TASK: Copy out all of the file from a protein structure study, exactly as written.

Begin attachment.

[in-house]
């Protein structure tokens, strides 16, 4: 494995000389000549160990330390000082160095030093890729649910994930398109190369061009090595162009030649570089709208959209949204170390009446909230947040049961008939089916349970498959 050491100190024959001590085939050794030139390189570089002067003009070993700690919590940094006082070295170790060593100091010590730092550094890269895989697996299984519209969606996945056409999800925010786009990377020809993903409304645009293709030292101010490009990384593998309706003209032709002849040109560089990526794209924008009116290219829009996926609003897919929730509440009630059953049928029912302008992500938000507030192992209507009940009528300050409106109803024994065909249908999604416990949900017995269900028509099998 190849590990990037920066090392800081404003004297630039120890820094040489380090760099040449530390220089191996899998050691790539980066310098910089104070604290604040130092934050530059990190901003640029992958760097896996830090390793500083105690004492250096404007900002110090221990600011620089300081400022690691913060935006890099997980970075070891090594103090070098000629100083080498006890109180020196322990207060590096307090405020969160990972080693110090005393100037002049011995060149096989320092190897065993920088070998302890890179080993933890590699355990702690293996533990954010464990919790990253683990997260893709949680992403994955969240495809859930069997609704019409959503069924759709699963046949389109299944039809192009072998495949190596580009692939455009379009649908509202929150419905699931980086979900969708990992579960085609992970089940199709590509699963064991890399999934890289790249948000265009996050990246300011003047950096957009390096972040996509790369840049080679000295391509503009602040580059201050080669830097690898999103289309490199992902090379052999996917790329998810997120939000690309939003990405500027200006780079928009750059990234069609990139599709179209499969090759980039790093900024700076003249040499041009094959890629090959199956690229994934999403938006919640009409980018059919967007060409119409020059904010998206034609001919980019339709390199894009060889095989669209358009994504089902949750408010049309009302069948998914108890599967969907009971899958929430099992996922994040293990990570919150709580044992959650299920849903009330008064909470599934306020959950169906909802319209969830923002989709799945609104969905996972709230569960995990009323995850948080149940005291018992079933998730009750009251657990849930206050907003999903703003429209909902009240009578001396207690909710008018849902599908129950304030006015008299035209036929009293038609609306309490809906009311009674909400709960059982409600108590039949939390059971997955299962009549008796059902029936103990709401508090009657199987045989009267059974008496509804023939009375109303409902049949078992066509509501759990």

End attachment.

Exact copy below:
[in-house]
């Protein structure tokens, strides 16, 4: 494995000389000549160990330390000082160095030093890729649910994930398109190369061009090595162009030649570089709208959209949204170390009446909230947040049961008939089916349970498959 050491100190024959001590085939050794030139390189570089002067003009070993700690919590940094006082070295170790060593100091010590730092550094890269895989697996299984519209969606996945056409999800925010786009990377020809993903409304645009293709030292101010490009990384593998309706003209032709002849040109560089990526794209924008009116290219829009996926609003897919929730509440009630059953049928029912302008992500938000507030192992209507009940009528300050409106109803024994065909249908999604416990949900017995269900028509099998 190849590990990037920066090392800081404003004297630039120890820094040489380090760099040449530390220089191996899998050691790539980066310098910089104070604290604040130092934050530059990190901003640029992958760097896996830090390793500083105690004492250096404007900002110090221990600011620089300081400022690691913060935006890099997980970075070891090594103090070098000629100083080498006890109180020196322990207060590096307090405020969160990972080693110090005393100037002049011995060149096989320092190897065993920088070998302890890179080993933890590699355990702690293996533990954010464990919790990253683990997260893709949680992403994955969240495809859930069997609704019409959503069924759709699963046949389109299944039809192009072998495949190596580009692939455009379009649908509202929150419905699931980086979900969708990992579960085609992970089940199709590509699963064991890399999934890289790249948000265009996050990246300011003047950096957009390096972040996509790369840049080679000295391509503009602040580059201050080669830097690898999103289309490199992902090379052999996917790329998810997120939000690309939003990405500027200006780079928009750059990234069609990139599709179209499969090759980039790093900024700076003249040499041009094959890629090959199956690229994934999403938006919640009409980018059919967007060409119409020059904010998206034609001919980019339709390199894009060889095989669209358009994504089902949750408010049309009302069948998914108890599967969907009971899958929430099992996922994040293990990570919150709580044992959650299920849903009330008064909470599934306020959950169906909802319209969830923002989709799945609104969905996972709230569960995990009323995850948080149940005291018992079933998730009750009251657990849930206050907003999903703003429209909902009240009578001396207690909710008018849902599908129950304030006015008299035209036929009293038609609306309490809906009311009674909400709960059982409600108590039949939390059971997955299962009549008796059902029936103990709401508090009657199987045989009267059974008496509804023939009375109303409902049949078992066509509501759990």